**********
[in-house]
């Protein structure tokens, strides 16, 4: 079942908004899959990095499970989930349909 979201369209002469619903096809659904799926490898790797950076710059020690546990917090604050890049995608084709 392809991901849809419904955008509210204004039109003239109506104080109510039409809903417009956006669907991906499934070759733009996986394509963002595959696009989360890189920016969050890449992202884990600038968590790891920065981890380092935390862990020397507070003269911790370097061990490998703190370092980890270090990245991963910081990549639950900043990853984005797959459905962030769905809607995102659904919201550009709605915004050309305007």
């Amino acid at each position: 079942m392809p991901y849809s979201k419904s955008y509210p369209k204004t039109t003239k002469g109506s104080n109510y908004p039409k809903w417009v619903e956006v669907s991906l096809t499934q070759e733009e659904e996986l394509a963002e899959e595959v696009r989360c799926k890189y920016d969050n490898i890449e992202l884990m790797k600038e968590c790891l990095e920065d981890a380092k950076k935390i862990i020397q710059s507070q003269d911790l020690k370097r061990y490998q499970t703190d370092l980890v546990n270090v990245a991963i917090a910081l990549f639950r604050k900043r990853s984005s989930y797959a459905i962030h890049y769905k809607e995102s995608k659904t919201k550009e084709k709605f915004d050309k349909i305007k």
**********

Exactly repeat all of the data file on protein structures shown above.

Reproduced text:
[in-house]
């Protein structure tokens, strides 16, 4: 079942908004899959990095499970989930349909 979201369209002469619903096809659904799926490898790797950076710059020690546990917090604050890049995608084709 392809991901849809419904955008509210204004039109003239109506104080109510039409809903417009956006669907991906499934070759733009996986394509963002595959696009989360890189920016969050890449992202884990600038968590790891920065981890380092935390862990020397507070003269911790370097061990490998703190370092980890270090990245991963910081990549639950900043990853984005797959459905962030769905809607995102659904919201550009709605915004050309305007």
């Amino acid at each position: 079942m392809p991901y849809s979201k419904s955008y509210p369209k204004t039109t003239k002469g109506s104080n109510y908004p039409k809903w417009v619903e956006v669907s991906l096809t499934q070759e733009e659904e996986l394509a963002e899959e595959v696009r989360c799926k890189y920016d969050n490898i890449e992202l884990m790797k600038e968590c790891l990095e920065d981890a380092k950076k935390i862990i020397q710059s507070q003269d911790l020690k370097r061990y490998q499970t703190d370092l980890v546990n270090v990245a991963i917090a910081l990549f639950r604050k900043r990853s984005s989930y797959a459905i962030h890049y769905k809607e995102s995608k659904t919201k550009e084709k709605f915004d050309k349909i305007k």